Immediately after the application and after 24 hours from the application on the skin, the composition not absorbed was removed by cotton-wool and the cotton-wool used for the removal was extracted with chloroform/ethanol.
After saponification in presence of pyrogallole the fraction containing Coenzyme Q.sub.10 and other neutral fact was extracted with hydrocarbon solvents and purified chromatographically on column.
The spectrophotometric measure was carried out according to the method described by Linn and al. [J. Am. Chem. Soc., 81, 4007 (1959)].
The differences existing between the amount of substance administered and the amount of recovered substance showed a mean percent absorption of 18.5.+-.6.2%.
Rats were treated with 50 mg/kg of Coenzyme Q.sub.10 by oral route and the concentration of the active principle was determined by using the HPLC method in several organs after 30 min., 60 min. and 6 hours.
As shown in Table 1, after oral administration of Coenzyme Q.sub.10 no appreciable appearance of cutaneous concentration of the product is noted.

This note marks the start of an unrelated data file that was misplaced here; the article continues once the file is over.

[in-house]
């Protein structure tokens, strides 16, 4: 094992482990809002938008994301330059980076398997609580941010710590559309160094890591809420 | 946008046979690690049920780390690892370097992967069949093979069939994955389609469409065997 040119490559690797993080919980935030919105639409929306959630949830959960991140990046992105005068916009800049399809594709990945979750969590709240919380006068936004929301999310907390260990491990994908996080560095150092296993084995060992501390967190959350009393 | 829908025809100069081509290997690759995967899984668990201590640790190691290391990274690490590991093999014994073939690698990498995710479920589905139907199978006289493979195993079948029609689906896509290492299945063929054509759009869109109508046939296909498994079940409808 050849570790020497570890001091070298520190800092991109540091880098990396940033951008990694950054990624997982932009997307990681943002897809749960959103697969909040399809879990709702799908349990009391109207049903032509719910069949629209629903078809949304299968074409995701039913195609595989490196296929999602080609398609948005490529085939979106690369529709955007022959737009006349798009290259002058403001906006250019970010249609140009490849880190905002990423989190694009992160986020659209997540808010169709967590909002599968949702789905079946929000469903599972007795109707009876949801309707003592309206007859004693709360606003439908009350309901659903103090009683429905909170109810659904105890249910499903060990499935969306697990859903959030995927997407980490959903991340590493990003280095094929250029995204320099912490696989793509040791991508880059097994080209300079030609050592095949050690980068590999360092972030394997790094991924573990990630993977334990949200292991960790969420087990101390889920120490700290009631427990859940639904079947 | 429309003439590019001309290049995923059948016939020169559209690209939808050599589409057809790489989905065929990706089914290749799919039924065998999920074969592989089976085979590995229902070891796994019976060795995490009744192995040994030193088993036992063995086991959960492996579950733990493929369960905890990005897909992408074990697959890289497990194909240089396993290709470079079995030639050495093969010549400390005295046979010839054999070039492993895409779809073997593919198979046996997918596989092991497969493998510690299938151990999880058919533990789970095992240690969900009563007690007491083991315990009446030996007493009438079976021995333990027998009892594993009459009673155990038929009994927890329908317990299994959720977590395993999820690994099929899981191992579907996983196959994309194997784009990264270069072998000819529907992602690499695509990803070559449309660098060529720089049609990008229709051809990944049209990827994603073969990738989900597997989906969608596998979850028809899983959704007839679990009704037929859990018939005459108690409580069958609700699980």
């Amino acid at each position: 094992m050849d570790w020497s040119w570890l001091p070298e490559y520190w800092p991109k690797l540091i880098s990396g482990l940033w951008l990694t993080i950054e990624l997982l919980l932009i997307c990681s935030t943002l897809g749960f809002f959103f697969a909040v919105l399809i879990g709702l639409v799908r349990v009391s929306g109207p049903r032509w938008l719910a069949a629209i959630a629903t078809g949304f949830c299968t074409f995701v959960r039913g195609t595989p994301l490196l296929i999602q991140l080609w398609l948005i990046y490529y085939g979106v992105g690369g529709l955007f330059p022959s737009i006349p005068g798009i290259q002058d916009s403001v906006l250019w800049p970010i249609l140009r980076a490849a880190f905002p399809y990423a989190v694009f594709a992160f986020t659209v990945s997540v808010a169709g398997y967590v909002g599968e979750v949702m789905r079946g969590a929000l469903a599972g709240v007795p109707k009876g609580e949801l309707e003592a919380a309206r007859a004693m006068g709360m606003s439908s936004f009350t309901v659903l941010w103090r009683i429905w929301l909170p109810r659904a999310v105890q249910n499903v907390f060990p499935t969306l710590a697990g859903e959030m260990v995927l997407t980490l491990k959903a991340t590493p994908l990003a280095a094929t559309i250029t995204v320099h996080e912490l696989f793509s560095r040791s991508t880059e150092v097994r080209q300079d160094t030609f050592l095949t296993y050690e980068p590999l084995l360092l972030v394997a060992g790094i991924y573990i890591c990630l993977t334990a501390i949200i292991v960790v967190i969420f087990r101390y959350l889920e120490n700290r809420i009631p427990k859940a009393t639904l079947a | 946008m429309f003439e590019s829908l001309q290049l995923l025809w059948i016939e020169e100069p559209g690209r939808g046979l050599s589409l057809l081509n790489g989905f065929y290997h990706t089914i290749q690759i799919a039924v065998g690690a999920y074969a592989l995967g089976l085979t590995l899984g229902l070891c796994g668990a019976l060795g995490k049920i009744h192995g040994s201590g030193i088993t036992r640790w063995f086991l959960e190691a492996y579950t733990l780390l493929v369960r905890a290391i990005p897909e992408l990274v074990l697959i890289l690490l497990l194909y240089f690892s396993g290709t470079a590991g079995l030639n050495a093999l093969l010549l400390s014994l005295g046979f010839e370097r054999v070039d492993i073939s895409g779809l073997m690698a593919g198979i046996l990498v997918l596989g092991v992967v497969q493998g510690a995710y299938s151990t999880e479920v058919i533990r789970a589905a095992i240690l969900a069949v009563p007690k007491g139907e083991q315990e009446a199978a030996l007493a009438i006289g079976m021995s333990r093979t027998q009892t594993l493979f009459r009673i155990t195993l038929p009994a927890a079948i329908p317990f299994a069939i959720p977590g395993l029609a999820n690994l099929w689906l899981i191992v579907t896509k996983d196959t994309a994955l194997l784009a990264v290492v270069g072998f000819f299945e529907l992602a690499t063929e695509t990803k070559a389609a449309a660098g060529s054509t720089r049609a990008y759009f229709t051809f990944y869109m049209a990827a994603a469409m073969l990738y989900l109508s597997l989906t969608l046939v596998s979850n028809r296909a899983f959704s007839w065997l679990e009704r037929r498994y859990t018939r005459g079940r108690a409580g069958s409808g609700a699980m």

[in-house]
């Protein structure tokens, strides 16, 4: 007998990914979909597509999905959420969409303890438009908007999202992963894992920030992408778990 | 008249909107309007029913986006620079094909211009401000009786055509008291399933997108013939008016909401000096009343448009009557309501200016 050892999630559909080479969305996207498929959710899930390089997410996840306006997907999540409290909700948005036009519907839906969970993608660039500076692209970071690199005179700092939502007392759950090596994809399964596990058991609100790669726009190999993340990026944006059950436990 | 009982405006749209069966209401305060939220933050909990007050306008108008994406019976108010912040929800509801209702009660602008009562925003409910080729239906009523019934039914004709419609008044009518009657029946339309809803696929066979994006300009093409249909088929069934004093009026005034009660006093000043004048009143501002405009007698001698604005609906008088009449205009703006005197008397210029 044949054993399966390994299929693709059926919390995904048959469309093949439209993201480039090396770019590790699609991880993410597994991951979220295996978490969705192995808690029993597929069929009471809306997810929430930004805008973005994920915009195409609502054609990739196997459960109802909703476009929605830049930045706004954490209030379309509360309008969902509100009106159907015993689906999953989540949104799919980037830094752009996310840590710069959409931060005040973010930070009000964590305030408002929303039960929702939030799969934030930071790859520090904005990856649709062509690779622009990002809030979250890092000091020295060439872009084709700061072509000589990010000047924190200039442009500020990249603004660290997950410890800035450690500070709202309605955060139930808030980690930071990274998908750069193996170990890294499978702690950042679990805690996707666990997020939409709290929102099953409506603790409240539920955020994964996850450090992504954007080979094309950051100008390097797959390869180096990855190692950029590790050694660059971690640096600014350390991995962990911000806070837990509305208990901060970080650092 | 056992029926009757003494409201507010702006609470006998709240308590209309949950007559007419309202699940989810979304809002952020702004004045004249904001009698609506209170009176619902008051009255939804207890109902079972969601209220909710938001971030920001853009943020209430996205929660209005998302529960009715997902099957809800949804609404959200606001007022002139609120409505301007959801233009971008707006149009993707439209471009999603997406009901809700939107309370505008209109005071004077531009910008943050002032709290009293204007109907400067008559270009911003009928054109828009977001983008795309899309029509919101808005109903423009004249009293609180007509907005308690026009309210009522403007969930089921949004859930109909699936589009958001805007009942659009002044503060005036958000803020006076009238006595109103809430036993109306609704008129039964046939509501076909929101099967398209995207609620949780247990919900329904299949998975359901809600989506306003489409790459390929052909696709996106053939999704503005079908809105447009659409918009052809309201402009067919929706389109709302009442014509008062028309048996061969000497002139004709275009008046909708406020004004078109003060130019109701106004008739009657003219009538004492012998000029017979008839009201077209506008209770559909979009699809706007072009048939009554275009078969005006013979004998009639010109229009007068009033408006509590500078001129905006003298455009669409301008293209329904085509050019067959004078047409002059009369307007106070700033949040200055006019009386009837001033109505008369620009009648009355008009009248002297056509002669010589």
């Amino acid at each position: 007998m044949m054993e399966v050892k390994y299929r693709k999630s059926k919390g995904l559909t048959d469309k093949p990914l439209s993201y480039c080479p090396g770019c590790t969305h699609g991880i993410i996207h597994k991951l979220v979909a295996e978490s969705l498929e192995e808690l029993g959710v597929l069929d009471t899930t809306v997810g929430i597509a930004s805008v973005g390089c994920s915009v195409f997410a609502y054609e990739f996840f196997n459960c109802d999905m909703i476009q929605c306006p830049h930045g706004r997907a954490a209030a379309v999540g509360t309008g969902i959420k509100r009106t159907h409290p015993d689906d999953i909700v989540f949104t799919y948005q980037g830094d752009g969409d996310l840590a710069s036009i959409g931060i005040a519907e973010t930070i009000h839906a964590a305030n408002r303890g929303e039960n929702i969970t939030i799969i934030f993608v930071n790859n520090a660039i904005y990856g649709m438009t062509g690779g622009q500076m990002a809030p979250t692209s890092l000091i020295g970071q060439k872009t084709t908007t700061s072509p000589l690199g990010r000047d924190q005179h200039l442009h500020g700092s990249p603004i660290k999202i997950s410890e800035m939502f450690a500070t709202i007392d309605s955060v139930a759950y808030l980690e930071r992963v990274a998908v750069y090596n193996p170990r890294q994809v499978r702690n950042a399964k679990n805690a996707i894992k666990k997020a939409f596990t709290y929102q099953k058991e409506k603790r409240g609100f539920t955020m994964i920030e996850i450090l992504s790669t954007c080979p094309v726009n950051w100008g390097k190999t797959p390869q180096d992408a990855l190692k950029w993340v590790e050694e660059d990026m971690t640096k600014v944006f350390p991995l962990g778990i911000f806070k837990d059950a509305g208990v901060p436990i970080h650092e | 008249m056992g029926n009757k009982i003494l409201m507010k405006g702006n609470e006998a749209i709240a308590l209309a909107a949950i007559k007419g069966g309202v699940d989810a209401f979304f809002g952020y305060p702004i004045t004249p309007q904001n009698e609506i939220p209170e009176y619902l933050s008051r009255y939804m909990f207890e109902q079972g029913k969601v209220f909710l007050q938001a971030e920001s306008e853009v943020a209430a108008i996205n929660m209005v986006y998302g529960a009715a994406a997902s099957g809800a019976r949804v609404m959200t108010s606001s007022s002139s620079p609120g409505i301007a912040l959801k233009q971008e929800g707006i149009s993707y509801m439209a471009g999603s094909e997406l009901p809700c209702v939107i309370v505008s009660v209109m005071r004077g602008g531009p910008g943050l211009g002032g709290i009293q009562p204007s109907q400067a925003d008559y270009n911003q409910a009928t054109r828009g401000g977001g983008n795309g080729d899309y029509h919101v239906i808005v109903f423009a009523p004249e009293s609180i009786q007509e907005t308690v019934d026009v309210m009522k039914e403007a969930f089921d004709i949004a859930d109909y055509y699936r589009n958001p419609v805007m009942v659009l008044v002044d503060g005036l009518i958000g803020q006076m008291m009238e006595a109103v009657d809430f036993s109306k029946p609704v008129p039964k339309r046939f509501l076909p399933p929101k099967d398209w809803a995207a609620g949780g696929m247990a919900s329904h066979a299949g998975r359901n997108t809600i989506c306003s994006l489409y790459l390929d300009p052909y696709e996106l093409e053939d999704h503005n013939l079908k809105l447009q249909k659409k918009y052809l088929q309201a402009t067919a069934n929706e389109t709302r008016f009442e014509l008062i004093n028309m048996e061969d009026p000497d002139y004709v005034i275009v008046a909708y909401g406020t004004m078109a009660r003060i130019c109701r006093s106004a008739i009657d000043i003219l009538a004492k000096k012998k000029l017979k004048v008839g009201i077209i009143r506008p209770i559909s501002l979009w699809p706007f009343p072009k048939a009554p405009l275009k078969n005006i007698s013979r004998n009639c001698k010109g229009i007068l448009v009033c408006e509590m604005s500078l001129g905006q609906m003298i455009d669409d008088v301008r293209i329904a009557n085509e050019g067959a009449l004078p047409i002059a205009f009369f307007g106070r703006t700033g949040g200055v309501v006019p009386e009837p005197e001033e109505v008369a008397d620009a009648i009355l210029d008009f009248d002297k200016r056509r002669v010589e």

The concentration changements are negligeable also at the plasmatic level, whereas substantial changes occur at the heart level. These facts should prove the rapid disappearance of the drug from the circulation after its administration, and the preferential concentration of the drug in metabolically active organs such as heart and kidney.
TABLE 1______________________________________Mean plasmatic (μg/ml) and tissutal (μg/g) concentrationsof Coenzyme Q.sub.10 in the rat, after oral treatment with 50mg/kg oil Coenzyme Q.sub.10, at different times after theadministration. 30 min. 60 min. 6 hours______________________________________Plasma 0.17 0.19 2.7Heart 7.1 12.3 14.7Kidney 6.5 10.1 15.6Liver 4.1 7.1 9.8Cutis -- -- --______________________________________
Rats were treated with 20 mg/kg of Coenzyme Q.sub.10 by intramuscular injection and the concentration of the active compound was determined by HPLC after 30 min., 60 min. and 6 hours.
The results are shown in Table 2. It is clearly seen that no concentration in the cutis is present at any time.
TABLE 2______________________________________Mean plasmatic (μg/ml) and tissutal (μg/g) concentrationsof Coenzyme Q.sub.10 in the rat, after intramuscular treatmentwith 20 mg/kg of Coenzyme Q.sub.10, at different times after theadministration. 30 min. 60 min. 6 hours______________________________________Plasma 0.27 0.94 0.80Heart 10.5 14.30 16.2Kidney 9.5 11.5 10.2Liver 11.7 12.6 14.4Cutis -- -- --______________________________________